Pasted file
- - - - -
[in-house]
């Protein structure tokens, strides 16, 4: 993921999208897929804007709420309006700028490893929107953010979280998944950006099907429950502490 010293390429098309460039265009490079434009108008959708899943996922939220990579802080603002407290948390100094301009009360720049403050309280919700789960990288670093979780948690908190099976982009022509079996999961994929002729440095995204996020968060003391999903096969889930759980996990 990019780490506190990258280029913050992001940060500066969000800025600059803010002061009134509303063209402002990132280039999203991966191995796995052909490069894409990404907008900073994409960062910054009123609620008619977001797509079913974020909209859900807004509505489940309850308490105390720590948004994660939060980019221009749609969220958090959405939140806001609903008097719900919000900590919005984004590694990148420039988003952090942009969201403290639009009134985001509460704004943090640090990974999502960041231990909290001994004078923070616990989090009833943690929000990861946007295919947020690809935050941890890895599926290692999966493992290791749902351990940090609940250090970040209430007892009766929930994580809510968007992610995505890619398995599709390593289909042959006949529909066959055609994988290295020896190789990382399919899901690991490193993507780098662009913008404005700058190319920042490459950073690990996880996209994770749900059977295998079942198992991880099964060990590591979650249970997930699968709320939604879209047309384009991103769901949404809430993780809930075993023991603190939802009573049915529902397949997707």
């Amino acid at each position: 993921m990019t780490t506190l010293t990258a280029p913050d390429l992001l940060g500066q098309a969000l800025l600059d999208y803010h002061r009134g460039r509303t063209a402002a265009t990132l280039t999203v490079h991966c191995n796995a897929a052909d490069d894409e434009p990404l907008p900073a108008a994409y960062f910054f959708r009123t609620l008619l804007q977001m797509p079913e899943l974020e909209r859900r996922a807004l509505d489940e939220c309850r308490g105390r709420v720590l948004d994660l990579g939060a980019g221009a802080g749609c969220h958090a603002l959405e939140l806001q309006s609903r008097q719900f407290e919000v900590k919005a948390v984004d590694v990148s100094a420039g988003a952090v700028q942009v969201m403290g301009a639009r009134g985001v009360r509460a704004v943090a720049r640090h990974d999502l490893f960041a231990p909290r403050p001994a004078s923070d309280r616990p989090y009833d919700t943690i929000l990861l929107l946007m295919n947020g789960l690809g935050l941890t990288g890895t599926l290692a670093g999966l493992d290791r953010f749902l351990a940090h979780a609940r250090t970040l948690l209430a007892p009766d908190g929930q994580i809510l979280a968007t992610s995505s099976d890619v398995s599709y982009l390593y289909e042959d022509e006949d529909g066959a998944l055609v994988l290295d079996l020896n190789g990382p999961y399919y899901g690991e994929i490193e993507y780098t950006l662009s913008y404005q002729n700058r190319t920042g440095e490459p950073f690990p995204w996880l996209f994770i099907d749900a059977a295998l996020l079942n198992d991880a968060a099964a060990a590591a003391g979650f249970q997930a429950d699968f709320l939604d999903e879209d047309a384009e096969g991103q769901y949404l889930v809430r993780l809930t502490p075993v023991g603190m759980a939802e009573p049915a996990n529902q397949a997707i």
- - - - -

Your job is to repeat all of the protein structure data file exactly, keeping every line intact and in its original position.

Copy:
[in-house]
């Protein structure tokens, strides 16, 4: 993921999208897929804007709420309006700028490893929107953010979280998944950006099907429950502490 010293390429098309460039265009490079434009108008959708899943996922939220990579802080603002407290948390100094301009009360720049403050309280919700789960990288670093979780948690908190099976982009022509079996999961994929002729440095995204996020968060003391999903096969889930759980996990 990019780490506190990258280029913050992001940060500066969000800025600059803010002061009134509303063209402002990132280039999203991966191995796995052909490069894409990404907008900073994409960062910054009123609620008619977001797509079913974020909209859900807004509505489940309850308490105390720590948004994660939060980019221009749609969220958090959405939140806001609903008097719900919000900590919005984004590694990148420039988003952090942009969201403290639009009134985001509460704004943090640090990974999502960041231990909290001994004078923070616990989090009833943690929000990861946007295919947020690809935050941890890895599926290692999966493992290791749902351990940090609940250090970040209430007892009766929930994580809510968007992610995505890619398995599709390593289909042959006949529909066959055609994988290295020896190789990382399919899901690991490193993507780098662009913008404005700058190319920042490459950073690990996880996209994770749900059977295998079942198992991880099964060990590591979650249970997930699968709320939604879209047309384009991103769901949404809430993780809930075993023991603190939802009573049915529902397949997707």
């Amino acid at each position: 993921m990019t780490t506190l010293t990258a280029p913050d390429l992001l940060g500066q098309a969000l800025l600059d999208y803010h002061r009134g460039r509303t063209a402002a265009t990132l280039t999203v490079h991966c191995n796995a897929a052909d490069d894409e434009p990404l907008p900073a108008a994409y960062f910054f959708r009123t609620l008619l804007q977001m797509p079913e899943l974020e909209r859900r996922a807004l509505d489940e939220c309850r308490g105390r709420v720590l948004d994660l990579g939060a980019g221009a802080g749609c969220h958090a603002l959405e939140l806001q309006s609903r008097q719900f407290e919000v900590k919005a948390v984004d590694v990148s100094a420039g988003a952090v700028q942009v969201m403290g301009a639009r009134g985001v009360r509460a704004v943090a720049r640090h990974d999502l490893f960041a231990p909290r403050p001994a004078s923070d309280r616990p989090y009833d919700t943690i929000l990861l929107l946007m295919n947020g789960l690809g935050l941890t990288g890895t599926l290692a670093g999966l493992d290791r953010f749902l351990a940090h979780a609940r250090t970040l948690l209430a007892p009766d908190g929930q994580i809510l979280a968007t992610s995505s099976d890619v398995s599709y982009l390593y289909e042959d022509e006949d529909g066959a998944l055609v994988l290295d079996l020896n190789g990382p999961y399919y899901g690991e994929i490193e993507y780098t950006l662009s913008y404005q002729n700058r190319t920042g440095e490459p950073f690990p995204w996880l996209f994770i099907d749900a059977a295998l996020l079942n198992d991880a968060a099964a060990a590591a003391g979650f249970q997930a429950d699968f709320l939604d999903e879209d047309a384009e096969g991103q769901y949404l889930v809430r993780l809930t502490p075993v023991g603190m759980a939802e009573p049915a996990n529902q397949a997707i």